Across various industries, observability is beginning to offer revolutionary advantages to proactive organisations, facilitating seamless digital customer experiences, supporting hybrid work models, and laying the groundwork for swift and sustainable transformation.

Transitioning from monitoring to observability

As organisations increasingly move to hybrid environments, with application components running across cloud and on-premises environments, IT teams need to ensure they have unified visibility across their entire IT estate.

Currently, however, most IT departments are deploying separate tools to monitor on-premises and cloud applications, and this means they have no clear line of sight of the entire application path across hybrid environments. This means they are having to run a split screen mode and can't see the complete path up and down the application stack.

As a result, it becomes incredibly difficult to troubleshoot issues which means that MTTR and MTTX inevitably go up, as does the likelihood of end users encountering a poor digital experience.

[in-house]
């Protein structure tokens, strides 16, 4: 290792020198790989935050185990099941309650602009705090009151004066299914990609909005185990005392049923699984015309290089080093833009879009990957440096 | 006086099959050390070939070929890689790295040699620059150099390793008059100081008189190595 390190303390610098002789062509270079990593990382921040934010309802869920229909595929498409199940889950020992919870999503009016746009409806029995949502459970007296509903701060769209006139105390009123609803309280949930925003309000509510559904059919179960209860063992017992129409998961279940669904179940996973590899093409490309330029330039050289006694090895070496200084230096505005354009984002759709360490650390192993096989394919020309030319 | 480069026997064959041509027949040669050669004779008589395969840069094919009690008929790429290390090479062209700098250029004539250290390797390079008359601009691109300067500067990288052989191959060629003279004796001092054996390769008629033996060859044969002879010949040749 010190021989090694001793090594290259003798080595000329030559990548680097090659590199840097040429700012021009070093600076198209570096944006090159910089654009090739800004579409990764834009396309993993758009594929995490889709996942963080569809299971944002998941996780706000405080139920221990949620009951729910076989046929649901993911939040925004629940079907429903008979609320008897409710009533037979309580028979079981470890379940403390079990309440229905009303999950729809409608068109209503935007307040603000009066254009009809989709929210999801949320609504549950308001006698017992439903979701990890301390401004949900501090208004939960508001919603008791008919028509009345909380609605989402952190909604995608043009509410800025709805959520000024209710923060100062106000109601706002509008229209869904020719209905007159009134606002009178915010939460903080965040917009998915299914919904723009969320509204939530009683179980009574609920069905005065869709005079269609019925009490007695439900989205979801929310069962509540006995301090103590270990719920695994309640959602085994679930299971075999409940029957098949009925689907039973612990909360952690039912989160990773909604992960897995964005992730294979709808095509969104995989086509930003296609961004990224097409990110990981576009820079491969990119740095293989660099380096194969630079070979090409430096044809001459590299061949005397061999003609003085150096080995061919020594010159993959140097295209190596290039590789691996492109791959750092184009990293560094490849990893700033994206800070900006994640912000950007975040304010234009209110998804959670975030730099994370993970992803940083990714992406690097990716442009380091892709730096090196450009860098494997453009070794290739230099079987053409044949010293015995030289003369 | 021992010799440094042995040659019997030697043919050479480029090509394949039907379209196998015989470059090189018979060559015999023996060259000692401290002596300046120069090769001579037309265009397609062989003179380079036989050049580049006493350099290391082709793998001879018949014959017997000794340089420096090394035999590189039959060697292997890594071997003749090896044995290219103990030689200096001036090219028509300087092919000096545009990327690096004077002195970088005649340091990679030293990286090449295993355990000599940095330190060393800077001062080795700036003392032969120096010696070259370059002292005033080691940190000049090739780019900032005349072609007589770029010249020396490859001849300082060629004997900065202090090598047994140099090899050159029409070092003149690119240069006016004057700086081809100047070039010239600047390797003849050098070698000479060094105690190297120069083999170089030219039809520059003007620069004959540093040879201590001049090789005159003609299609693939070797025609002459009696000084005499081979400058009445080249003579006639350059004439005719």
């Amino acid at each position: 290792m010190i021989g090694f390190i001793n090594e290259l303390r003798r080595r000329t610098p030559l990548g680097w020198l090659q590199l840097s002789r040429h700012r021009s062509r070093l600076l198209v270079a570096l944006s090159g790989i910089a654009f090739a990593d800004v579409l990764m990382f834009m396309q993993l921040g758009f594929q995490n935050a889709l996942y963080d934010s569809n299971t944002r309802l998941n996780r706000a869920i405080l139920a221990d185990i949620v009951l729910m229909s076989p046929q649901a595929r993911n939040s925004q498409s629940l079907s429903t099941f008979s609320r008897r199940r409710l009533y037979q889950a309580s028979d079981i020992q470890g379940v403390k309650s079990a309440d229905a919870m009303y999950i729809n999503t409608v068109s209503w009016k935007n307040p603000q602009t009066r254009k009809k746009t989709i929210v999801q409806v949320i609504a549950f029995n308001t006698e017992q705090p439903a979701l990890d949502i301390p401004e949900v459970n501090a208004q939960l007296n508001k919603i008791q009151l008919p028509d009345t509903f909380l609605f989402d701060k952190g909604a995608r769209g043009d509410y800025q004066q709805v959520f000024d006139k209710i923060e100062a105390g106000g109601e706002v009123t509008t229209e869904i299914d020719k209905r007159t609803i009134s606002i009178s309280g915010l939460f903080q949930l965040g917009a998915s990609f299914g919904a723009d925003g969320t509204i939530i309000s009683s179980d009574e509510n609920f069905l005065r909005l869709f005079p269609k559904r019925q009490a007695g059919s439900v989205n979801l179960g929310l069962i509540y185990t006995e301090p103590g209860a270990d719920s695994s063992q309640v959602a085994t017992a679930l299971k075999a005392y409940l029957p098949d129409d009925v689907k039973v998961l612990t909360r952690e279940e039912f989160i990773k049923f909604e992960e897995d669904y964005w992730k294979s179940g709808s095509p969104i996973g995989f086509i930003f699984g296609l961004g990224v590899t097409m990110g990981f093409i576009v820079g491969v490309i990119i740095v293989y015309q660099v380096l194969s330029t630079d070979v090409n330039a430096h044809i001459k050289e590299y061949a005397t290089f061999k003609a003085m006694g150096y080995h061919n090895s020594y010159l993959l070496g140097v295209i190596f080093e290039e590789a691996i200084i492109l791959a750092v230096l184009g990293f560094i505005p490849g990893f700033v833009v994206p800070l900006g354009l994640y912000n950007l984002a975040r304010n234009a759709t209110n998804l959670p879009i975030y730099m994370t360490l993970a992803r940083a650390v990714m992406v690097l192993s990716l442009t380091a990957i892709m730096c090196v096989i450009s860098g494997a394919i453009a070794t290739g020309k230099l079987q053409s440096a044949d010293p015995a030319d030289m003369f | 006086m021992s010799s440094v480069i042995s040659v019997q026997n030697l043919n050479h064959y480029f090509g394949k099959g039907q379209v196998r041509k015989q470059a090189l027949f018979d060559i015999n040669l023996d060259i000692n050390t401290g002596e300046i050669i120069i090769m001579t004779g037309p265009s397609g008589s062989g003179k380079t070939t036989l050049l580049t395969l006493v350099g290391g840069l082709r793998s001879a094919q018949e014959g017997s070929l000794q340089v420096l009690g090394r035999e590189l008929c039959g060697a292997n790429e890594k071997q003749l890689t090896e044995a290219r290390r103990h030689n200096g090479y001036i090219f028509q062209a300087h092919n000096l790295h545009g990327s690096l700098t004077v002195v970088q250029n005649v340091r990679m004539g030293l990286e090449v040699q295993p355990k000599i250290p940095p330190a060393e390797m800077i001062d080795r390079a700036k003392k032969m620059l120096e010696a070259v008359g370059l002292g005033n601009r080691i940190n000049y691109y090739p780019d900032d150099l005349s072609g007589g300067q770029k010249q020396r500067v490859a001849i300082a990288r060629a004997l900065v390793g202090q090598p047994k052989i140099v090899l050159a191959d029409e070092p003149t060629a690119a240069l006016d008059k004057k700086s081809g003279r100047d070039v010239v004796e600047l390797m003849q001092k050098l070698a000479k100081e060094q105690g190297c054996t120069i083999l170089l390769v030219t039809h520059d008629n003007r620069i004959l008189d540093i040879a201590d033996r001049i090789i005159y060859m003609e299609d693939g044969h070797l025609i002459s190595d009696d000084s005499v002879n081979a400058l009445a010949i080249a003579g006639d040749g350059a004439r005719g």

Most monitoring solutions simply can’t handle dynamic and highly volatile cloud-native environments. These highly distributed systems rely on thousands of containers and spawn a massive volume of metrics, events, logs and traces (MELT) every second. And currently, most technologists simply don’t have a way to cut through this crippling data noise when troubleshooting application performance problems caused by infrastructure-related issues that span across hybrid cloud environments.